Navigating the WordPress Block Editor

This post is a bit of a rant, but there is a solution at the end of this post. If you are new to the WordPress Block Editor (Gutenberg) or maybe you've been using it for a long time, the moment you start to create even the slightest of advanced layouts you can get frustrated by trying to locate the specific block that you are editing.

In the following example of a "reworked" Sample Page, you can see that the layout isn't too complex, but because of multiple container blocks that control typography and spacing along with multiple grid blocks in addition to all the text and image blocks it can be difficult to "relocate" a block in order to do any editing.

Luckily, WordPress Provides a Solution

Now before everyone jumps on the comments and explains to me that WordPress already solved this issue... I already know about the solution of using the Outline list view of all the blocks used on the page in a nicely formatted and hierarchical list. I love it and use it all the time.

But here is the issue that is showing up with WordPress 5.8. In all the "decision-making" and "planning" sessions made by the core developers, it appears the "drop-down" navigation of the Outline list view has been dropped in favor of a new panel that slides out of the left side of the page canvas.

And for anyone using a smaller laptop to make edits on the go lose SO much canvas real estate that it makes the Outline list view a non-starter for trying to navigate across the block hierarchy on any given page. There are times that it feels the development cycle of the Block Editor (Gutenberg) is constantly in search for a solution for a problem that doesn't exist.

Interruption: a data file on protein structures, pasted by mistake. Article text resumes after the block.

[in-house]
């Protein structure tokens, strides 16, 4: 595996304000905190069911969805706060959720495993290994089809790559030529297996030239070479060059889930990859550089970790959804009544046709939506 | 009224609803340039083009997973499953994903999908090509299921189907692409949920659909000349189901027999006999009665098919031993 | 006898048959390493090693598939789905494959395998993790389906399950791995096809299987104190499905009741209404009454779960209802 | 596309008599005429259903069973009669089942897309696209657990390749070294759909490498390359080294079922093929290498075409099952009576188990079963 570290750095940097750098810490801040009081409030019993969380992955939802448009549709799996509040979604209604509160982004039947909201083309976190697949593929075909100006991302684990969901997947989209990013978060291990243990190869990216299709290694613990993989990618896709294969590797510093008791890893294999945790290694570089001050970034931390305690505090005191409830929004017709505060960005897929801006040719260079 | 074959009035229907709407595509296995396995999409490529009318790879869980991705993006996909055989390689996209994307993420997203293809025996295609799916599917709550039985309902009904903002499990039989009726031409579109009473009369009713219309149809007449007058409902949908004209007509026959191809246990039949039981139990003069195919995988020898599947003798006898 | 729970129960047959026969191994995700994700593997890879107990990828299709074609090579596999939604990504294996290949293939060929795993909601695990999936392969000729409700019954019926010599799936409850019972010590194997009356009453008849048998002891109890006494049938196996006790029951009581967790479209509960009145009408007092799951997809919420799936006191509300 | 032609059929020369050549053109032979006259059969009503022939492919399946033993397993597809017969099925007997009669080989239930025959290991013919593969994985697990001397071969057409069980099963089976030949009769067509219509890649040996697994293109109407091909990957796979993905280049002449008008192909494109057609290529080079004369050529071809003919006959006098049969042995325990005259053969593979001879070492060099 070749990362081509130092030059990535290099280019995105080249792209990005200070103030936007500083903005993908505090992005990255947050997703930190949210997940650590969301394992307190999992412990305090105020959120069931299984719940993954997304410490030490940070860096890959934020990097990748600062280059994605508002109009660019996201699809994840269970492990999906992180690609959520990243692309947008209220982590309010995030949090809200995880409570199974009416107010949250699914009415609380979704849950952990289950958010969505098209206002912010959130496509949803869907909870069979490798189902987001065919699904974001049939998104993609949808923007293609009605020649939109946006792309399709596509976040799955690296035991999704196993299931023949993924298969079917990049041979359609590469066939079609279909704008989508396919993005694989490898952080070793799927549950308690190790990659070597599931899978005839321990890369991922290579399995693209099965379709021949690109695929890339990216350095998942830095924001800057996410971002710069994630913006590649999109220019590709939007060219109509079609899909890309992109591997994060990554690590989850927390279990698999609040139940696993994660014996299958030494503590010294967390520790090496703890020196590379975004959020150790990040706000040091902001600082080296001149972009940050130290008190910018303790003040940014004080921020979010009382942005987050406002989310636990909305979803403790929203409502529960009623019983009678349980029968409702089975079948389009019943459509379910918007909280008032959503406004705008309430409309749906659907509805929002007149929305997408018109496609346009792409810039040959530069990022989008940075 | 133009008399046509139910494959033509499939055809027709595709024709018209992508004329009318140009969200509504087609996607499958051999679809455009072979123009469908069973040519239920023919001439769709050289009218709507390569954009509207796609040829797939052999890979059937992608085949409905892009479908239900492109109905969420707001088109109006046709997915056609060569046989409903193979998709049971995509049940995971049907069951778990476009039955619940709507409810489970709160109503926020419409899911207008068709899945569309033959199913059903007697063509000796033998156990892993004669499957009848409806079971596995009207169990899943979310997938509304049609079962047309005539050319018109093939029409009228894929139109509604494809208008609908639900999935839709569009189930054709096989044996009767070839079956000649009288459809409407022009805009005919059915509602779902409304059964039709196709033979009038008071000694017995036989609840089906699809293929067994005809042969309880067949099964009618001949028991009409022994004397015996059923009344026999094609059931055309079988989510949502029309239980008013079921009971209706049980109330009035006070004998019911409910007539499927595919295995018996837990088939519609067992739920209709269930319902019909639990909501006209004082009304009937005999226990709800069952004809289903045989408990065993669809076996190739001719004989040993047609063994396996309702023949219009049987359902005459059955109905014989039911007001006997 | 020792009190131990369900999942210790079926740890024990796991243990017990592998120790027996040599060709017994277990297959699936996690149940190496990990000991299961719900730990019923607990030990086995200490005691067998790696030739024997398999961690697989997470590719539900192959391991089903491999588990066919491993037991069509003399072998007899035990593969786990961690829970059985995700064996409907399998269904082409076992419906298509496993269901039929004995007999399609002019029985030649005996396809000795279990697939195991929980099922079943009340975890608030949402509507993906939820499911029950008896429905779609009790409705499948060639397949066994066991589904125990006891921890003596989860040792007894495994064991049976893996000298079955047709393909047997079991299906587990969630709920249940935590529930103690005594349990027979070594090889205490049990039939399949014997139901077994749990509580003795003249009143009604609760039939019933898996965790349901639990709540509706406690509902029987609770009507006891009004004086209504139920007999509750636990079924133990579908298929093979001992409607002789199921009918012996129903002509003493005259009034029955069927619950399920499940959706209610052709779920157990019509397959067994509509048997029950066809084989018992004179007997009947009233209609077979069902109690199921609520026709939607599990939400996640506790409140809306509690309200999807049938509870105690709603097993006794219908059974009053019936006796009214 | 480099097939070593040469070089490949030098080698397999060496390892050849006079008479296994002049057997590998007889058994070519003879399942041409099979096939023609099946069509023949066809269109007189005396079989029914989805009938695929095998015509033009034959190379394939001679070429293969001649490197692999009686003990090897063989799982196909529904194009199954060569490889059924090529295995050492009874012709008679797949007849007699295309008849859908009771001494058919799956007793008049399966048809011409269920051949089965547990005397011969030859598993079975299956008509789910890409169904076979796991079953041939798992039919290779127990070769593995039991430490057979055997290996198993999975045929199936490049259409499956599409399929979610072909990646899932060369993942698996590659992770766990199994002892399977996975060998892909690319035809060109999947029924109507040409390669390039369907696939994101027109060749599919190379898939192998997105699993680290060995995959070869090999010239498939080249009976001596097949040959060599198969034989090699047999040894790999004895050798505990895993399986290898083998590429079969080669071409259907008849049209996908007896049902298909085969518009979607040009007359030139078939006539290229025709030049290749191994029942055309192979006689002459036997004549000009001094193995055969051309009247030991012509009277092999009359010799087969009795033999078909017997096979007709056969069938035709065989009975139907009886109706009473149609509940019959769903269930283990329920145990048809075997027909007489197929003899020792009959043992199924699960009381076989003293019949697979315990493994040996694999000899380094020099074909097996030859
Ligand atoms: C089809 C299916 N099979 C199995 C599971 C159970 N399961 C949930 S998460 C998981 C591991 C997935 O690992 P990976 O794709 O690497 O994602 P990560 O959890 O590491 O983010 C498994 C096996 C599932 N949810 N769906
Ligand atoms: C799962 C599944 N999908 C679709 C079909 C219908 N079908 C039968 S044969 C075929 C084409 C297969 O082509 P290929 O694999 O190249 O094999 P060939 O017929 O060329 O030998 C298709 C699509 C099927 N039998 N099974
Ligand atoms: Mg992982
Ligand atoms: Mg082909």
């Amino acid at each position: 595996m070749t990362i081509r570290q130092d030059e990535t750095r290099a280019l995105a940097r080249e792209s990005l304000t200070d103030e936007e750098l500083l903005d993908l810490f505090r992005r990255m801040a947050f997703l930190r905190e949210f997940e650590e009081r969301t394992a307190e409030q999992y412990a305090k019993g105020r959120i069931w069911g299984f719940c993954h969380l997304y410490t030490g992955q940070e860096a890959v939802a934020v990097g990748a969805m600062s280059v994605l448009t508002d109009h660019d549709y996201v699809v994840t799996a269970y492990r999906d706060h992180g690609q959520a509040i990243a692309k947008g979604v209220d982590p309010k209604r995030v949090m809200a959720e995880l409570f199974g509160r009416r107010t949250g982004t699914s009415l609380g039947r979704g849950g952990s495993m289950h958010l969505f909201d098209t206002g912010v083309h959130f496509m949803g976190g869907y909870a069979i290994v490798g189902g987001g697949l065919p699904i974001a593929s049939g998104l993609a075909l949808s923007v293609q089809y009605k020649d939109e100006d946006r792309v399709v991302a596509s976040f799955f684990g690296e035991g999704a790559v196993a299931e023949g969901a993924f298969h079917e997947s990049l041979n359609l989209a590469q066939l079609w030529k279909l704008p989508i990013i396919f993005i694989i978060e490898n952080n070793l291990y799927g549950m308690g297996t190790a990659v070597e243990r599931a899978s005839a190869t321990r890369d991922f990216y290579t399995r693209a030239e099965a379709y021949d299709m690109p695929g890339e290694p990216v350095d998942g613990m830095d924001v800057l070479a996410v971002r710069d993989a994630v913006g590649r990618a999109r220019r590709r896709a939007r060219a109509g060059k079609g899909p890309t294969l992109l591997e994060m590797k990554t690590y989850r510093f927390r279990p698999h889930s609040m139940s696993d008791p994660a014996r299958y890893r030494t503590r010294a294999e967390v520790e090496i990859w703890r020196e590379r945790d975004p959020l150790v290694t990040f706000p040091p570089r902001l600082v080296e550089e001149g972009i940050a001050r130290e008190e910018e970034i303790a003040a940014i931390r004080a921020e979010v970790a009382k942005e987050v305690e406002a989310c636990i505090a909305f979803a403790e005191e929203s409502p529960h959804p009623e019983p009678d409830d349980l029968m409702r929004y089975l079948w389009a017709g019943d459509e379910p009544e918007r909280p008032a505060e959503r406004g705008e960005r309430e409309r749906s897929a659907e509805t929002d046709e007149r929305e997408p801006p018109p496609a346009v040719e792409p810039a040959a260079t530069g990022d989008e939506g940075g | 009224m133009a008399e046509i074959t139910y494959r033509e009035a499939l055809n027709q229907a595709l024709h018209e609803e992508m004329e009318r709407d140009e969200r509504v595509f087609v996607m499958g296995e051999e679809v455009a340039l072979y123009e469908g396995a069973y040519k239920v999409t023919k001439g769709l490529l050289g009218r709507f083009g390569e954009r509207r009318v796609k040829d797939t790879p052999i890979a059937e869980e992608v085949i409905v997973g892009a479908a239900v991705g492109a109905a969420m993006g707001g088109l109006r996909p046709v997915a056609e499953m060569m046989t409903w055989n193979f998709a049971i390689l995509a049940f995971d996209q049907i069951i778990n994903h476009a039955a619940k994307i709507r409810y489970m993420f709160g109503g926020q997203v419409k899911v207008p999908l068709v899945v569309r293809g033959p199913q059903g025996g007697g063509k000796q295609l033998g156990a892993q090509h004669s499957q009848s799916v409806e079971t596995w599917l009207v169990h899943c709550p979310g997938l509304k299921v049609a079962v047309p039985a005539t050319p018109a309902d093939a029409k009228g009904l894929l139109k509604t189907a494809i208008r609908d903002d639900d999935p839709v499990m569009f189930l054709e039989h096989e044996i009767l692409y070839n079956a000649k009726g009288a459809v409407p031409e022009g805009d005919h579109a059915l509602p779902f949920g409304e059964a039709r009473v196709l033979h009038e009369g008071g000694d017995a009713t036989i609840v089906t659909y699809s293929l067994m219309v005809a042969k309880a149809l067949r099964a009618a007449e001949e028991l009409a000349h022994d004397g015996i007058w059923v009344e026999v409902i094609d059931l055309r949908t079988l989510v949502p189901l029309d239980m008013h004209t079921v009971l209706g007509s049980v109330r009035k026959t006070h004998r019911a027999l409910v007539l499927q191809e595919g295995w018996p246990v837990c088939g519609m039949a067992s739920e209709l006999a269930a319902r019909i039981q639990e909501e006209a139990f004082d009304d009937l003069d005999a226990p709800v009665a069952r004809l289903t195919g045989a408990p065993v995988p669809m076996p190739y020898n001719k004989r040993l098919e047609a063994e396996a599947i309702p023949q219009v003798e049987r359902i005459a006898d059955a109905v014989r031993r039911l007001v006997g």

But have no fear there is a proper solution

Christopher John released their first plugin recently that solves all of these block locating frustrations that are brought about when creating more complex and dynamic layouts in the Block Editor. The plugin is called Wayfinder and provides a real-time block outline solution that works just like you'd expect it to work.

Now it becomes simple to select the right block container / grid / element when returning to a post to edit content or even during the development stage of a post. There are other plugins that provide similar and/or alternative solutions but as of now, I believe the Wayfinder plugin has the best implementation. (And even after the Wayfinder plugin adds an additional margin to the bottom of each block in order to add the classes and labels, the plugin is still a far and away better solution.)

None of these block outlining solutions would be needed, in my opinion, if the original Block Editor drop-down outline list view was still available in the next WordPress 5.8 release. But because of design decisions to add a fly-out left panel for the Outline list view paired with the already necessary right panel fly-out for the Post and Block options, the actual content canvas becomes too small on smaller laptop screens.

What are your thoughts? Do you use the current Outline list view dropdown block finder? Do you think it needs its own panel (like in WordPress 5.8)? What do you use to help navigate the Block Editor canvas area?

WordPress 5.8 Is Coming

Preview of WordPress 5.8

With WordPress 5.8 right around the corner, it is about time to look at the new features coming to people's WordPress installations. We are currently at Release Candidate 4 and that means the next version of WordPress could drop at any time. This post is an overview of many of the features and I will follow-up with a number of additional posts looking at a number of the features at a deeper level. So buckle up as we look at a number of the new features.

Manage Widgets with Blocks

After months of hard work, the power of blocks has come to both the Block Widgets Editor and the Customizer. Now you can add blocks both in widget areas across your site and with live preview through the Customizer. This opens up new possibilities to create content: from no-code mini layouts to the vast library of core and third-party blocks

Display Posts with New Blocks and Patterns